Everyone has their own style on a conference call – it’s your communications style. But there are certain things that you should and shouldn’t do while on a conference call.
We put together this list for you to keep handy. These are the moist common do’s and dont’s of the conference call world. Did we miss any?
1. Do announce yourself when speaking
During a question and answer session or discussion time, say your name before you start speaking. It allows presenters to refer to you in a more personable way and they’ll be able to reference you or your question later on, if needed.
2. Do check the placement of your headset
One of the most common pet peeves in meetings is hearing the ‘heavy breather’ for the duration of the call. Make sure your headset microphone is at an appropriate distance from your mouth or nose.
3. Do send a meeting request rather than an email
In that first meeting request, do your best to include all information including a dial-in phone number, conference code and a link to the web meeting. It can be annoying to get five updates with time changes, added web conferencing information or new numbers, not to mention that it gets confusing and potentially makes it difficult for people to join your meeting.
4. Do pay attention
When you’re not in a face-to-face meeting, it’s very easy to get distracted. Limit your multi-tasking while on conference calls. One of the most embarrassing situations that can happen is to be called on and either not respond or not have a clue what is being asked of you.
Act as if your conference call is a face-to-face meeting (hopefully you wouldn’t be checking your email or sending an IM if people were sitting across the table from you) and you won’t get caught in this sticky situation!
5. Do learn the mute function
This was by far the most popular response from my team! We all know that there are a variety of things that can happen in the “background” of a conference call: dogs barking, keyboards being typed on, sneezing, children running around, loud speaker announcements at the airport, etc. So, it’s important to learn how to mute your phone.
On the flip side of that, make sure you know how to un-mute it, too. If I had a dollar for every time I heard, “Sorry, I was talking but my line was muted…” I’d be rich!
1. Don’t join a large group of people from a sub-par speaker phone
It is very hard to be on one end of a conference call and to try to hear a group of people in a large room gathered around a conference phone. If you need to do this, make sure you test the phone and assign one person to repeat any questions or comments.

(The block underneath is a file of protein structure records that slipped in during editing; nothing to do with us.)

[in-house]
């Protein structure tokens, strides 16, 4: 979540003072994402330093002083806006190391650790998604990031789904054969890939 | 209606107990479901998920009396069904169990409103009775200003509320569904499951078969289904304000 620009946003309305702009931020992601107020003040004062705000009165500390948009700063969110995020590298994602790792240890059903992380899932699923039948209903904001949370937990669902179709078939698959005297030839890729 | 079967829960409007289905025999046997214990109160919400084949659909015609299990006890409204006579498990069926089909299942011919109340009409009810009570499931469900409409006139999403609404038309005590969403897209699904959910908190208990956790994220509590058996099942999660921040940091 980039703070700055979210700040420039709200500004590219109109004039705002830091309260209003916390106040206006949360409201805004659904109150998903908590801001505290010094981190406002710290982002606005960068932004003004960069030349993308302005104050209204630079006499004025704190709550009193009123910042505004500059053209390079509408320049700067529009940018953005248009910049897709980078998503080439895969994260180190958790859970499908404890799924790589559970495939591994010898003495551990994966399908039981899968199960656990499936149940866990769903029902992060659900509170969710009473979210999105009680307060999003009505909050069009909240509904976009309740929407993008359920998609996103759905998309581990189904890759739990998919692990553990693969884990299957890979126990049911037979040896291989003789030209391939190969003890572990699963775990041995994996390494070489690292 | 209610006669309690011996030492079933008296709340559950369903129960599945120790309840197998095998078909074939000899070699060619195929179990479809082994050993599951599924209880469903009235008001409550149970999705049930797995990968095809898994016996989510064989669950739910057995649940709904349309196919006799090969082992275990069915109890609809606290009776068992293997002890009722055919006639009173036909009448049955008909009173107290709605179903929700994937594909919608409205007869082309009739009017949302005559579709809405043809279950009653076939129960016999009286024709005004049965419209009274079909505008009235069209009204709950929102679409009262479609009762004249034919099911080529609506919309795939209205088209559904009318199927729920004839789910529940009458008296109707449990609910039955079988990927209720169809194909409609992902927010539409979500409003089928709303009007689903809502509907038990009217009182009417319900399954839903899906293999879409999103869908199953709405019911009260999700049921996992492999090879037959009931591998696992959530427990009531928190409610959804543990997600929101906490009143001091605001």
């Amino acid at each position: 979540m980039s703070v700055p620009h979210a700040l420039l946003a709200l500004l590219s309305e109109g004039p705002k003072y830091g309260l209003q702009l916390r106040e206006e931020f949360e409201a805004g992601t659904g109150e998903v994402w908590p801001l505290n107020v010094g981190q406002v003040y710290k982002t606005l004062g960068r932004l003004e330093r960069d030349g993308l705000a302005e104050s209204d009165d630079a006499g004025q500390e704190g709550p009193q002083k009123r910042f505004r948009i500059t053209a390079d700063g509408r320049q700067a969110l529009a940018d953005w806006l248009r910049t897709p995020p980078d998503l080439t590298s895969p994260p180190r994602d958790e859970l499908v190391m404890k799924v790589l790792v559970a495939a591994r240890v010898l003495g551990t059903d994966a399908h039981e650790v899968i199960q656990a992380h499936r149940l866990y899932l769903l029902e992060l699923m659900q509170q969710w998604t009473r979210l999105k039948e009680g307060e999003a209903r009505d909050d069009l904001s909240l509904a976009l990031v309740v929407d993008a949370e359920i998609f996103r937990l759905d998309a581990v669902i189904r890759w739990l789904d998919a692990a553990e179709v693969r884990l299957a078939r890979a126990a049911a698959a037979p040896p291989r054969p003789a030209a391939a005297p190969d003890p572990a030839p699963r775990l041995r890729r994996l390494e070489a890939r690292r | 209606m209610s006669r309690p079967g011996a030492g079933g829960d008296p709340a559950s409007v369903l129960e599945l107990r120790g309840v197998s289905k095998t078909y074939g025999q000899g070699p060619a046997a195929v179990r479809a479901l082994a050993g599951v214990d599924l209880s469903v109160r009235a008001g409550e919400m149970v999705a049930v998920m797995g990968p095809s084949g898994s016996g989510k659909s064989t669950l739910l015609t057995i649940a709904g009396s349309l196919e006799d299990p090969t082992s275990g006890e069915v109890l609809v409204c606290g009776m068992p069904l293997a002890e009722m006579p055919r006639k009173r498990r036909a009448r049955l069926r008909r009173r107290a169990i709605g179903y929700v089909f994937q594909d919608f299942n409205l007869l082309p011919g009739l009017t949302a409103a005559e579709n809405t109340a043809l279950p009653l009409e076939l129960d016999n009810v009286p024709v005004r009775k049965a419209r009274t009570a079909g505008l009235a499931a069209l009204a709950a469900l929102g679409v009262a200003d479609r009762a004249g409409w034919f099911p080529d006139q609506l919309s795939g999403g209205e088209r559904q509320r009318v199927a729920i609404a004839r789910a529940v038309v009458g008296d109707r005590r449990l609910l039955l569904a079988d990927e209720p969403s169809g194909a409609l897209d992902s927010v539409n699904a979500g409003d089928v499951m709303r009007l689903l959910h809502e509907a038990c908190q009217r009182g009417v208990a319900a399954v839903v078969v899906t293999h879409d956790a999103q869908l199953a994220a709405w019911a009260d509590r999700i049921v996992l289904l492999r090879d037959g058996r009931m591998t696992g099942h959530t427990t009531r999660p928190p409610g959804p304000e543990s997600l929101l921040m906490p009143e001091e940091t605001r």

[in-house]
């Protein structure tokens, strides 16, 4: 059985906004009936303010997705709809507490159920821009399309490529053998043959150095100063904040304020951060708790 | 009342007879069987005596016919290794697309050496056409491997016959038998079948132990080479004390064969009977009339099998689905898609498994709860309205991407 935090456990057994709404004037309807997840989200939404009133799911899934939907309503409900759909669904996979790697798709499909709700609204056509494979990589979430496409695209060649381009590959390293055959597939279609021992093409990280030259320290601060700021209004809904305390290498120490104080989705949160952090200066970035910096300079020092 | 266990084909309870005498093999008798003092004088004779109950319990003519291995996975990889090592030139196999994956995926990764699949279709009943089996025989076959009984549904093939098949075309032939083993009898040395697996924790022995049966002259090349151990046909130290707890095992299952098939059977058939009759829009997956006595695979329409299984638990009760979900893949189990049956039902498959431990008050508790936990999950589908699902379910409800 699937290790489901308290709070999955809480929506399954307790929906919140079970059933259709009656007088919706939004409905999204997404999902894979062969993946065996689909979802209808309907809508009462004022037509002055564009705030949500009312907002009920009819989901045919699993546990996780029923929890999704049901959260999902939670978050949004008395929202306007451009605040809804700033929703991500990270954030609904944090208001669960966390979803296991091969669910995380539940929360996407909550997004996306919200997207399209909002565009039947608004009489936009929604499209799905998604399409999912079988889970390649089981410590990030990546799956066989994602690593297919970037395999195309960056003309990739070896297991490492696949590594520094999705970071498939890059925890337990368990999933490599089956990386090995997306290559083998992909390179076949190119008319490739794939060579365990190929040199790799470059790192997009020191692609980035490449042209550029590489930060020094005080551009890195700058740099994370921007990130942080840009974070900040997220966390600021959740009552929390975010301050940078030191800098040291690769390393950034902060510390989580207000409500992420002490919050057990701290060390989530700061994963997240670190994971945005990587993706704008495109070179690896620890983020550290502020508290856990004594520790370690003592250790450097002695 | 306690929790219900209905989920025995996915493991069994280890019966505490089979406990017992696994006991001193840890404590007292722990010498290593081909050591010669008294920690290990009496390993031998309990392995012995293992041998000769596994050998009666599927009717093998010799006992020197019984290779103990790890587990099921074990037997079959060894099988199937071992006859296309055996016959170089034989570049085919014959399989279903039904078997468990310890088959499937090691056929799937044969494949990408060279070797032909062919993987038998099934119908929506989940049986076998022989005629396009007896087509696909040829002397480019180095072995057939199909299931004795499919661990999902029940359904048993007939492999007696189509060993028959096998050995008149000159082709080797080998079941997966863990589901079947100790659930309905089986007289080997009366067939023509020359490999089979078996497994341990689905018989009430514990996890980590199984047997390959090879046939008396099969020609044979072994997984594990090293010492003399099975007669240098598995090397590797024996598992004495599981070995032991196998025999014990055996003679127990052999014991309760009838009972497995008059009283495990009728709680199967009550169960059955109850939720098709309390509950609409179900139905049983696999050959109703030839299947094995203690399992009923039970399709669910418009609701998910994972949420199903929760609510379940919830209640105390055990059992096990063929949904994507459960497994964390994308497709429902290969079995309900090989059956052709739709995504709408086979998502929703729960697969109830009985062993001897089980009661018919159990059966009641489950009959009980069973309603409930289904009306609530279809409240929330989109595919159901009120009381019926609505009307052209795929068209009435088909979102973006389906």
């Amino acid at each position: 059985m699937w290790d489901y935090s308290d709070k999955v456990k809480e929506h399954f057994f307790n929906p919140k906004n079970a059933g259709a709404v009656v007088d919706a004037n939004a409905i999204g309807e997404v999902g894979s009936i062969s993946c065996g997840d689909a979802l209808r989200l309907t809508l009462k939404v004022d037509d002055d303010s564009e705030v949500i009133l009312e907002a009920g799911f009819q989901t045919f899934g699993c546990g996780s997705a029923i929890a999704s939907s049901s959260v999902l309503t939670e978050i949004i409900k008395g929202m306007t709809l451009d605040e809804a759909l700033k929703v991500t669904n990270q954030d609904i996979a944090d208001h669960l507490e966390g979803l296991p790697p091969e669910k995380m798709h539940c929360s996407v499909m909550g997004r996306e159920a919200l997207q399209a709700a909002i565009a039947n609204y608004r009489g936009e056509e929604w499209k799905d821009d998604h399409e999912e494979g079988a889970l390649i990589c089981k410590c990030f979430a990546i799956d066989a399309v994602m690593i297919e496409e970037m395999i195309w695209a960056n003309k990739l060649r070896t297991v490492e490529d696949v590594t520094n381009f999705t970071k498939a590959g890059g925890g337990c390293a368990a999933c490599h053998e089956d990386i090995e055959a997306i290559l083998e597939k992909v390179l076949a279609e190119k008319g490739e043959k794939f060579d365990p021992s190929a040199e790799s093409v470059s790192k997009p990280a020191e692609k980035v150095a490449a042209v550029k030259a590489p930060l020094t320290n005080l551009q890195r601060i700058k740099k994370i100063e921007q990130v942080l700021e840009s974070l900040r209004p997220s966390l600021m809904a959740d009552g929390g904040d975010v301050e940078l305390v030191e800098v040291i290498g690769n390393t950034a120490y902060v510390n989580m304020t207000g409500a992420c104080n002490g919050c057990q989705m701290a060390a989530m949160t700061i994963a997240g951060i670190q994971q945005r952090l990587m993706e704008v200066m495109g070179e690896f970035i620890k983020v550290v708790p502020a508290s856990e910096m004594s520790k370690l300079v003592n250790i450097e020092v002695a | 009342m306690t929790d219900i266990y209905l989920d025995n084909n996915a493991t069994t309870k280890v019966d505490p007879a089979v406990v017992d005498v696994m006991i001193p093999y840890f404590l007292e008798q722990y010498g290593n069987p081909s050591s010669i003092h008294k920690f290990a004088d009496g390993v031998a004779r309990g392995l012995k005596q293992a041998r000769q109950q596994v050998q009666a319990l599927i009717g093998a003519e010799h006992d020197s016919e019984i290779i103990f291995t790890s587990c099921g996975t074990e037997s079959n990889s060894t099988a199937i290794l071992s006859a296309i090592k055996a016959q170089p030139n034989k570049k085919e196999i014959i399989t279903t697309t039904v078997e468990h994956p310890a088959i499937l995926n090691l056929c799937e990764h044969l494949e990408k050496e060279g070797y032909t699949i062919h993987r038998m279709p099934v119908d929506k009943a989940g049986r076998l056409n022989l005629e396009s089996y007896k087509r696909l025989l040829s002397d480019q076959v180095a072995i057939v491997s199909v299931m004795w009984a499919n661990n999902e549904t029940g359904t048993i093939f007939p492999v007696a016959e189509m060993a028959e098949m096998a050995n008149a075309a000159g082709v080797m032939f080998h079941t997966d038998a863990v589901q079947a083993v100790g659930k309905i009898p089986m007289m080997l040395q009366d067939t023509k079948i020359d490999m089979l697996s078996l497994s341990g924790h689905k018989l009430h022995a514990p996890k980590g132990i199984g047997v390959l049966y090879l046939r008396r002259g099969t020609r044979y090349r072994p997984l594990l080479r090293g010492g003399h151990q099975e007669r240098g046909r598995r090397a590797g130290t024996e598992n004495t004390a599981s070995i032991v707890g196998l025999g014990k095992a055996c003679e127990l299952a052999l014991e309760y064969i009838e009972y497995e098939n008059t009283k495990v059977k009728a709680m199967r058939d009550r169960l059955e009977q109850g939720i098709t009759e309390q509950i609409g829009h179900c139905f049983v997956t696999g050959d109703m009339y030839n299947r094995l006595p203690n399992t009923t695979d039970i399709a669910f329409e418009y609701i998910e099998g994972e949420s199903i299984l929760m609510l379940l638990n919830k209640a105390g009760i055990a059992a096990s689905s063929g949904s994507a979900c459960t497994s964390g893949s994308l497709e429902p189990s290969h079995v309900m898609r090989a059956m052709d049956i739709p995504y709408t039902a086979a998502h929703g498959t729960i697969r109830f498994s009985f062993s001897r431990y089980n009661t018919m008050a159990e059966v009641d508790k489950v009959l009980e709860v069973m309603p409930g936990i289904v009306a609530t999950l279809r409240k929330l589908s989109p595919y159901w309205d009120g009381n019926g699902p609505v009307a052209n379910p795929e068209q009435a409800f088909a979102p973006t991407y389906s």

2. Don’t let someone dominate the call
Make sure that you are being respectful of others’ time. Don’t let one person go on a tangent and rule the call. At a pause in the speaking, ask that person if he will continue the conversation off-line after the conference call.
3. Don’t talk over people
We realize that it can be difficult to get used to being on a conference call and not physically seeing when someone is about to talk. However, for that reason, you need to allow for the appropriate amount of silence before talking. If you’re asking for questions, allow your audience time to think.
If you’ve talked over someone, allow that person to repeat what they’ve said. If you have a large group of people attending a call, I’d suggest using Operator Assisted or Direct Event conference calls so that an operator can facilitate the question and answer portion of the meeting.
4. Don’t stray from the agenda
This one is easier said than done! A good tip is to make sure that you have an agenda for every meeting. That way, if you get off task, you can always refer back to the agenda to get everyone focused. To start off on the right foot, either send out the agenda prior to the meeting or show it during your web meeting.
5. Don’t be late
While the InterCall Lounge is fun to listen to while waiting for the call to start, it’s not professional to leave your audience waiting for more than a few minutes. Make it a practice to arrive at least three minutes before call start time. If you’re invited to a meeting, make sure to be on time. It’s disrespectful to leave a group of people waiting.
By learning from your conferencing service and paying attention to these few tips, you’ll be conference call pro in no time! Is there a conference call don’t that really gets you going? Tell me about it below.